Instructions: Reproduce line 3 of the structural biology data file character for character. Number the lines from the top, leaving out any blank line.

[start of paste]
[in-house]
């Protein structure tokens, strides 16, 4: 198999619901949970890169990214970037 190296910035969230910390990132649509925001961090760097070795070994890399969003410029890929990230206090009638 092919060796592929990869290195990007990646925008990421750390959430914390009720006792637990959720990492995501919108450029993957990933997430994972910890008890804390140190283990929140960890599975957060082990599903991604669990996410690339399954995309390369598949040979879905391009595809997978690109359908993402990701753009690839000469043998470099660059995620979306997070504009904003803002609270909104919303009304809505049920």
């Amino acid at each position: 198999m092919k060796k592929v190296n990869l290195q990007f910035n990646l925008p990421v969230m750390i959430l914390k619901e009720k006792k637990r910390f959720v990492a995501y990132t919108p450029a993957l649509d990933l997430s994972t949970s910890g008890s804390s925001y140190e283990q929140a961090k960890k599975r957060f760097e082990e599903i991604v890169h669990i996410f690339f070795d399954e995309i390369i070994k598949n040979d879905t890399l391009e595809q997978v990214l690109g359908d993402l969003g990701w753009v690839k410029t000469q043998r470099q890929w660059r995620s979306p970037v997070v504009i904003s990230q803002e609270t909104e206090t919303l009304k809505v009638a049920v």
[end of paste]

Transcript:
């Amino acid at each position: 198999m092919k060796k592929v190296n990869l290195q990007f910035n990646l925008p990421v969230m750390i959430l914390k619901e009720k006792k637990r910390f959720v990492a995501y990132t919108p450029a993957l649509d990933l997430s994972t949970s910890g008890s804390s925001y140190e283990q929140a961090k960890k599975r957060f760097e082990e599903i991604v890169h669990i996410f690339f070795d399954e995309i390369i070994k598949n040979d879905t890399l391009e595809q997978v990214l690109g359908d993402l969003g990701w753009v690839k410029t000469q043998r470099q890929w660059r995620s979306p970037v997070v504009i904003s990230q803002e609270t909104e206090t919303l009304k809505v009638a049920v």